Electrochemical capacitors, also known as supercapacitors, contain much higher capacitance values than other capacitors. Similar to a battery, they have a positive and negative electrode separated by an electrolyte. What separates them from batteries though, is that they store energy electrostatically rather than chemically. This allows them to discharge energy rapidly, since they don’t rely on a chemical reaction.
While traditional Li-Ion batteries contain higher gravimetric energy density, they lack power output when compared to supercapacitors. In simple terms, batteries discharge energy slower while supercapacitors distribute their stored energy much quicker, providing a burst of immediate power when directed. Batteries also have a much shorter lifespan than that of a supercapacitor, putting them at a disadvantage in long term applications.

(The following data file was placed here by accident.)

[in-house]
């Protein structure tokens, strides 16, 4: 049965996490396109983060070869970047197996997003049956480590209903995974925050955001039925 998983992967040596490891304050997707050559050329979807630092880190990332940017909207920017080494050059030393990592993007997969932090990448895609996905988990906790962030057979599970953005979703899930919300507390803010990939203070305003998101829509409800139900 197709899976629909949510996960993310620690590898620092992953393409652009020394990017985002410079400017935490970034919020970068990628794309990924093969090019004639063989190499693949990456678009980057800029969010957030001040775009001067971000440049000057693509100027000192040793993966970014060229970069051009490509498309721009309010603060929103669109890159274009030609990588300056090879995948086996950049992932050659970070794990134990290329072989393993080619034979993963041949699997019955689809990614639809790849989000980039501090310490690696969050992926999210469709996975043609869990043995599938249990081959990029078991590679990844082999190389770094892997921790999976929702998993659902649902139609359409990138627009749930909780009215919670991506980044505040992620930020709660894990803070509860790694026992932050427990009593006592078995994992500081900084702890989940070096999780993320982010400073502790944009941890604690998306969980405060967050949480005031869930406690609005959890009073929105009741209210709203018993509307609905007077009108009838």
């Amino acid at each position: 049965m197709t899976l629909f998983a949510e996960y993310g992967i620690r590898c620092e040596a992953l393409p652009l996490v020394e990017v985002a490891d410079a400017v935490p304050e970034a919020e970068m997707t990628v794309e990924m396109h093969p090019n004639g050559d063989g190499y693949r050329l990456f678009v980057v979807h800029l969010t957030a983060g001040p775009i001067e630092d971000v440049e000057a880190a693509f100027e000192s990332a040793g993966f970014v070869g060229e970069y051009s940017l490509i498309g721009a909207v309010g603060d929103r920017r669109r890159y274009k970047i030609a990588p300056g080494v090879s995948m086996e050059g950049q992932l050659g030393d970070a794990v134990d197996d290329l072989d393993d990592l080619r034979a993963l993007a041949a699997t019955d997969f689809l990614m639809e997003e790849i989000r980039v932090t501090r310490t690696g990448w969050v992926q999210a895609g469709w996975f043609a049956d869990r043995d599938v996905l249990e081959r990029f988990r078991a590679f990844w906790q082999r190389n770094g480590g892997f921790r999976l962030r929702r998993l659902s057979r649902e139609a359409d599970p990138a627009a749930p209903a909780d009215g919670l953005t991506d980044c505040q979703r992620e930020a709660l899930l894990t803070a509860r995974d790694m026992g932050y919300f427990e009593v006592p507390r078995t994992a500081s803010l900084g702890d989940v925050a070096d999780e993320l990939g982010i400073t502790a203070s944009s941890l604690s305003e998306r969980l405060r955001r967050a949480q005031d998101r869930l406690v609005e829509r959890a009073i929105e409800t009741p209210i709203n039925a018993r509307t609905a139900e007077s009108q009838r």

According to a report from Mordor Intelligence, the global supercapacitors market was valued at US $487.45 million in 2019. They anticipate that the market will continue its expansion with a CAGR of 21.8% between 2019-2025, reaching a market value of US $150.75 million.
The primary contributors to this estimated growth are:
COVID-19 has restricted the production of supercapacitors and electrode materials, as well as significantly impacting global consumer spending. However, as the impacts of the pandemic begin to recede, the supercapacitor market is set to surge.